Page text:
238 It allows identification of nodes even if they have different physical locations. For instance, to
239 enforce periodic boundary conditions at the face $x_0=0$ and $x_0=1$ one identifies
240 the degrees of freedom for nodes $0$, $5$, $12$ and $16$ with the degrees of freedom for
241 $7$, $10$, $15$ and $20$, respectively. The node section of the \finley mesh gets now the form:
242 \begin{verbatim}
243 2D Nodes 16
244 0 0 0 0. 0.
245 2 2 0 0.33 0.
246 3 3 0 0.66 0.
247 7 0 0 1. 0.
248 5 5 0 0. 0.5
249 6 6 0 0.33 0.5
250 8 8 0 0.66 0.5
251 10 5 0 1.0 0.5
252 12 12 0 0. 0.5
253 9 9 0 0.33 0.5
254 13 13 0 0.66 0.5
255 15 12 0 1.0 0.5
256 16 16 0 0. 1.0
257 18 18 0 0.33 1.0
258 19 19 0 0.66 1.0
259 20 16 0 1.0 1.0
260 \end{verbatim}
261
262 \clearpage
263 \input{finleyelements}
264 \clearpage
265
266 \begin{figure}[th]
267 \begin{center}
268 \subfigure[Triangle]{\label{FINLEY MACRO TRI}\includegraphics[scale=0.25]{FinleyMacroTri}}
269 \subfigure[Quadrilateral]{\label{FINLEY MACRO REC}\includegraphics[scale=0.25]{FinleyMacroRec}}
270 \includegraphics[scale=0.2]{FinleyMacroLeg}
271 \end{center}
272 Macro elements in \finley.
273 \end{figure}
274
275 \section{Macro Elements}
276 \label{SEC FINLEY MACRO}
277 \finley supports the usage of macro elements~\index{macro elements} which can be used to
278 achieve LBB compliance when solving incompressible fluid flow problems. LBB compliance is required to
279 get a problem which has a unique solution for pressure and velocity. For macro elements the
280 pressure and velocity are approximated by a polynomial of order 1 but the velocity approximation bases on a refinement of the element. The nodes of a triangle and quadrilateral element is shown in Figures~\ref{FINLEY MACRO TRI} and~\ref{FINLEY MACRO REC}, respectively. In essence, the velocity uses the same nodes like a quadratic polynomial approximation but replaces the quadratic polynomial by piecewise linear polynomials. In fact, this is the
281 way \finley is defining the macro elements. In particular \finley uses the same local ordering of the nodes for the macro element as for the corresponding quadratic element. Another interpretation is that
282 one uses a linear approximation of the velocity together with a linear approximation of the pressure but on elements
283 created by combining elements to macro elements. Notice that the macro elements still use quadratic interpolation to represent the element and domain boundary. However, if elements have linear boundary
284 a macro element approximation for the velocity is equivalent to using a linear approximation on a mesh which is created through a one step, global refinement.
285 Typically macro elements are only required to use when an incompressible fluid flow problem
286 is solved, e.g the Stokes problem in Section \ref{STOKES PROBLEM}. Please see Section~\ref{FINLEY MESHES} for
287 more details on the supported macro elements.
288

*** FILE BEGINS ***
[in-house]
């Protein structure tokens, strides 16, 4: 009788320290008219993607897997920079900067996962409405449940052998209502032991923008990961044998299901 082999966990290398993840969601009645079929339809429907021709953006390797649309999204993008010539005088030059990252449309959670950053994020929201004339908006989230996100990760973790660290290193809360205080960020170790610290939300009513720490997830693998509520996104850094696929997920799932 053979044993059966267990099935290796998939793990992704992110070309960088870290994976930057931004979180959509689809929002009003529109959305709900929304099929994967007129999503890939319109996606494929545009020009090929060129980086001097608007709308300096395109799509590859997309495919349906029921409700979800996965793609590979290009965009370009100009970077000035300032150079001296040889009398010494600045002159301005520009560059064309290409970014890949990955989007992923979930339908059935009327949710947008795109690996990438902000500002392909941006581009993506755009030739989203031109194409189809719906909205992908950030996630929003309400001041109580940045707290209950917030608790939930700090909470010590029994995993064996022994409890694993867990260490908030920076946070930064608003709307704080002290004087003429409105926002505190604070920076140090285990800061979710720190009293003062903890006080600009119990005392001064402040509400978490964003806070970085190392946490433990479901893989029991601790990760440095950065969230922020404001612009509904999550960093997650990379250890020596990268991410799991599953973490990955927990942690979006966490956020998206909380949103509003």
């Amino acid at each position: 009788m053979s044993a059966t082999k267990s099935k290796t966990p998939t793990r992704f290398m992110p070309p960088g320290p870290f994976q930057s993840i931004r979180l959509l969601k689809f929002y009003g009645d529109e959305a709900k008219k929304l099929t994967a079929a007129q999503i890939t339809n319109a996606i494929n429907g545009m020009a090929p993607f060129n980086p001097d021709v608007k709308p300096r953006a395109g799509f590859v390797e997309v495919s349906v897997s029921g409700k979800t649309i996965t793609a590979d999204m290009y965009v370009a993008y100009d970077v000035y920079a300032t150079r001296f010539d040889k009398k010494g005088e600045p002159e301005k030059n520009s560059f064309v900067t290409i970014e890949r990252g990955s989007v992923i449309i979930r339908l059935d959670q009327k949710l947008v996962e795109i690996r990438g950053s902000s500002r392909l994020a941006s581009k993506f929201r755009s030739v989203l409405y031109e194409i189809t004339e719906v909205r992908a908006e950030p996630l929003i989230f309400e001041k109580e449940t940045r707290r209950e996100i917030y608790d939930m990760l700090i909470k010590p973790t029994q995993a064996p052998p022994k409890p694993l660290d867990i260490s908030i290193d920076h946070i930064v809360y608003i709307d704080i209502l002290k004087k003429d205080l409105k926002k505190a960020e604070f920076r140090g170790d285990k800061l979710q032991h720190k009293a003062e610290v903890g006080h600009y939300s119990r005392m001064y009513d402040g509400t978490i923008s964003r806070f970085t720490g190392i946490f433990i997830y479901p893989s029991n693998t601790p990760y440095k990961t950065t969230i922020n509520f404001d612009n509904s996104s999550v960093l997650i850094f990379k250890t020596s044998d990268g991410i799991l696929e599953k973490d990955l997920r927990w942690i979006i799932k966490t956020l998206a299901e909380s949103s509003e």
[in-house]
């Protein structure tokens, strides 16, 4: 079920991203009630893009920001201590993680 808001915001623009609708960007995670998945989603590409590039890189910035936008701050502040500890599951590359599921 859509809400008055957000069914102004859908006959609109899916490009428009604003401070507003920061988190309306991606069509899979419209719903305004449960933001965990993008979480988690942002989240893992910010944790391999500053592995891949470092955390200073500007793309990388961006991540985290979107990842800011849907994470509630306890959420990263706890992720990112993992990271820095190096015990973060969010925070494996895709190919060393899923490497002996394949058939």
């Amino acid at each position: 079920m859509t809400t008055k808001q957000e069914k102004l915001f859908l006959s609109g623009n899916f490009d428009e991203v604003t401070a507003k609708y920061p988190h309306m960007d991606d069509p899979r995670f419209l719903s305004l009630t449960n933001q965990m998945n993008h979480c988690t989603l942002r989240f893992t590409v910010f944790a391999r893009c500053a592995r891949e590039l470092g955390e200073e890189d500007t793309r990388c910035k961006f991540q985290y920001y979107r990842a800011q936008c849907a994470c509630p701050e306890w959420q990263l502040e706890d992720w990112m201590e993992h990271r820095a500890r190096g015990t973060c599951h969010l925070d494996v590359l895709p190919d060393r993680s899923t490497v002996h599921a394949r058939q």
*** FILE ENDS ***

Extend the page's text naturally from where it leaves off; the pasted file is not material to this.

289
290
291 \begin{table}
292 {\scriptsize
293 \begin{tabular}{l||c|c|c|c|c|c|c|c}
294 \member{setSolverMethod} & \member{DIRECT}& \member{PCG} & \member{GMRES} & \member{TFQMR} & \member{MINRES} & \member{PRES20} & \member{BICGSTAB} & \member{LUMPING} \\
295 \hline
296 \hline
297 \member{setReordering} & $\checkmark$ & & & & & &\\
298 \hline \member{setRestart} & & & $\checkmark$ & & & $20$ & \\
299 \hline\member{setTruncation} & & & $\checkmark$ & & & $5$ & \\
300 \hline\member{setIterMax} & & $\checkmark$& $\checkmark$ & $\checkmark$& $\checkmark$& $\checkmark$ & $\checkmark$ \\
301 \hline\member{setTolerance} & & $\checkmark$& $\checkmark$ & $\checkmark$& $\checkmark$& $\checkmark$ & $\checkmark$ \\
302 \hline\member{setAbsoluteTolerance} & & $\checkmark$& $\checkmark$ & $\checkmark$& $\checkmark$& $\checkmark$ & $\checkmark$ \\
303 \hline\member{setReordering} & $\checkmark$ & & & & & & & \\
304 \end{tabular}
305 }
306 \caption{Solvers available for
307 \finley
308 and the \PASO package and the relevant options in \class{SolverOptions}.
309 \MKL supports
310 \MINIMUMFILLIN
311 and
312 \NESTEDDESCTION
313 reordering.
314 Currently the \UMFPACK interface does not support any reordering.
315 \label{TAB FINLEY SOLVER OPTIONS 1} }
316 \end{table}
317
318 \begin{table}
319 {\scriptsize
320 \begin{tabular}{l||c|c|c|c|c|c|c|c}
321 \member{setPreconditioner} &
322 \member{NO_PRECONDITIONER} &
323 \member{AMG} &
324 \member{JACOBI} &
325 \member{GAUSS_SEIDEL}&
326 \member{REC_ILU}&
327 \member{RILU} &
328 \member{ILU0} &
329 \member{DIRECT} \\
330 \hline
331 status: &
332 later &
333 later &
334 $\checkmark$ &
335 $\checkmark$&
336 $\checkmark$ &
337 later &
338 $\checkmark$ &
339 later \\
340 \hline
341 \hline
342 \member{setCoarsening}&
343 &
344 $\checkmark$ &
345 &
346 &
347 &
348 &
349 &
350 \\
351
352
353 \hline\member{setLevelMax}&
354 &
355 $\checkmark$ &
356 &
357 &
358 &
359 &
360 &
361 \\
362
363 \hline\member{setCoarseningThreshold}&
364 &
365 $\checkmark$ &
366 &
367 &
368 &
369 &
370 &